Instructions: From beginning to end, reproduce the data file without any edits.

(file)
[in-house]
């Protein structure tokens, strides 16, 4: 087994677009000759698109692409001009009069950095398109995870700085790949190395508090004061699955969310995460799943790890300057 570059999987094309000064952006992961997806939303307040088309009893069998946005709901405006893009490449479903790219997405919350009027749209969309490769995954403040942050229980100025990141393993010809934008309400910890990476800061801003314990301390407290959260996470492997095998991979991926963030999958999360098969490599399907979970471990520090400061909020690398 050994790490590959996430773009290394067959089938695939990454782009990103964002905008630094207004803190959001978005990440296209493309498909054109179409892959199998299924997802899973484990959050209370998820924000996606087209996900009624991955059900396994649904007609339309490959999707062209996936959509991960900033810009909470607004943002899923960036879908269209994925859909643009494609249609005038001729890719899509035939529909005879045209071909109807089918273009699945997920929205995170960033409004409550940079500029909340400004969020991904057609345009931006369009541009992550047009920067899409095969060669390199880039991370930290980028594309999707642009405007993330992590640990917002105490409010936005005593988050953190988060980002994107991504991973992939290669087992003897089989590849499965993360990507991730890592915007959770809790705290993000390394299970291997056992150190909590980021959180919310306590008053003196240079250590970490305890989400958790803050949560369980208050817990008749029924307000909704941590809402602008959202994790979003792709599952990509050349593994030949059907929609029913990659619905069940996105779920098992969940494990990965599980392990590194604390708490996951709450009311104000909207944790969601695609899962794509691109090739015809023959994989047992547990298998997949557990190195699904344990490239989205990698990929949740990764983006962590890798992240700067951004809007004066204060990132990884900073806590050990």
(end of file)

[in-house]
């Protein structure tokens, strides 16, 4: 087994677009000759698109692409001009009069950095398109995870700085790949190395508090004061699955969310995460799943790890300057 570059999987094309000064952006992961997806939303307040088309009893069998946005709901405006893009490449479903790219997405919350009027749209969309490769995954403040942050229980100025990141393993010809934008309400910890990476800061801003314990301390407290959260996470492997095998991979991926963030999958999360098969490599399907979970471990520090400061909020690398 050994790490590959996430773009290394067959089938695939990454782009990103964002905008630094207004803190959001978005990440296209493309498909054109179409892959199998299924997802899973484990959050209370998820924000996606087209996900009624991955059900396994649904007609339309490959999707062209996936959509991960900033810009909470607004943002899923960036879908269209994925859909643009494609249609005038001729890719899509035939529909005879045209071909109807089918273009699945997920929205995170960033409004409550940079500029909340400004969020991904057609345009931006369009541009992550047009920067899409095969060669390199880039991370930290980028594309999707642009405007993330992590640990917002105490409010936005005593988050953190988060980002994107991504991973992939290669087992003897089989590849499965993360990507991730890592915007959770809790705290993000390394299970291997056992150190909590980021959180919310306590008053003196240079250590970490305890989400958790803050949560369980208050817990008749029924307000909704941590809402602008959202994790979003792709599952990509050349593994030949059907929609029913990659619905069940996105779920098992969940494990990965599980392990590194604390708490996951709450009311104000909207944790969601695609899962794509691109090739015809023959994989047992547990298998997949557990190195699904344990490239989205990698990929949740990764983006962590890798992240700067951004809007004066204060990132990884900073806590050990």